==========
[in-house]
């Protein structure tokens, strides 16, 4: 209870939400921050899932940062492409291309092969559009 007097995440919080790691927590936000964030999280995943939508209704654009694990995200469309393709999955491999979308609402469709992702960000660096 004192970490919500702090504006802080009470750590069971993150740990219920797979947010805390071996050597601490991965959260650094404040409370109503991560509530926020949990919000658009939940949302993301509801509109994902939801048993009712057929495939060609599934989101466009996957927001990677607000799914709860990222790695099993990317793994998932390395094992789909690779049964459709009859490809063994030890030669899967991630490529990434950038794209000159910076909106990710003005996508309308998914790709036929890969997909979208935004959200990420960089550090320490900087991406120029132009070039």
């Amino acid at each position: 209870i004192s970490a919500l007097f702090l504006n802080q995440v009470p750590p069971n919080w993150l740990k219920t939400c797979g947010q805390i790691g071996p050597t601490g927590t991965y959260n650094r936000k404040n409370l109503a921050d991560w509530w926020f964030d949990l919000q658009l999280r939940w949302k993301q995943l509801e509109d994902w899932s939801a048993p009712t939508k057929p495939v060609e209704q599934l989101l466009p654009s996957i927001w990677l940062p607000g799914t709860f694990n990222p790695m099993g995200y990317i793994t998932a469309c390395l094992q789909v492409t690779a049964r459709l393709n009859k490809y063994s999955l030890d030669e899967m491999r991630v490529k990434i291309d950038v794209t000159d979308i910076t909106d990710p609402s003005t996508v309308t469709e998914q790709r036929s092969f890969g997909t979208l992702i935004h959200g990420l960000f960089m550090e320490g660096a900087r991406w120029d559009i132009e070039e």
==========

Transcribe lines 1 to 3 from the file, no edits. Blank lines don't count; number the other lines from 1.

[in-house]
């Protein structure tokens, strides 16, 4: 209870939400921050899932940062492409291309092969559009 007097995440919080790691927590936000964030999280995943939508209704654009694990995200469309393709999955491999979308609402469709992702960000660096 004192970490919500702090504006802080009470750590069971993150740990219920797979947010805390071996050597601490991965959260650094404040409370109503991560509530926020949990919000658009939940949302993301509801509109994902939801048993009712057929495939060609599934989101466009996957927001990677607000799914709860990222790695099993990317793994998932390395094992789909690779049964459709009859490809063994030890030669899967991630490529990434950038794209000159910076909106990710003005996508309308998914790709036929890969997909979208935004959200990420960089550090320490900087991406120029132009070039």
């Amino acid at each position: 209870i004192s970490a919500l007097f702090l504006n802080q995440v009470p750590p069971n919080w993150l740990k219920t939400c797979g947010q805390i790691g071996p050597t601490g927590t991965y959260n650094r936000k404040n409370l109503a921050d991560w509530w926020f964030d949990l919000q658009l999280r939940w949302k993301q995943l509801e509109d994902w899932s939801a048993p009712t939508k057929p495939v060609e209704q599934l989101l466009p654009s996957i927001w990677l940062p607000g799914t709860f694990n990222p790695m099993g995200y990317i793994t998932a469309c390395l094992q789909v492409t690779a049964r459709l393709n009859k490809y063994s999955l030890d030669e899967m491999r991630v490529k990434i291309d950038v794209t000159d979308i910076t909106d990710p609402s003005t996508v309308t469709e998914q790709r036929s092969f890969g997909t979208l992702i935004h959200g990420l960000f960089m550090e320490g660096a900087r991406w120029d559009i132009e070039e």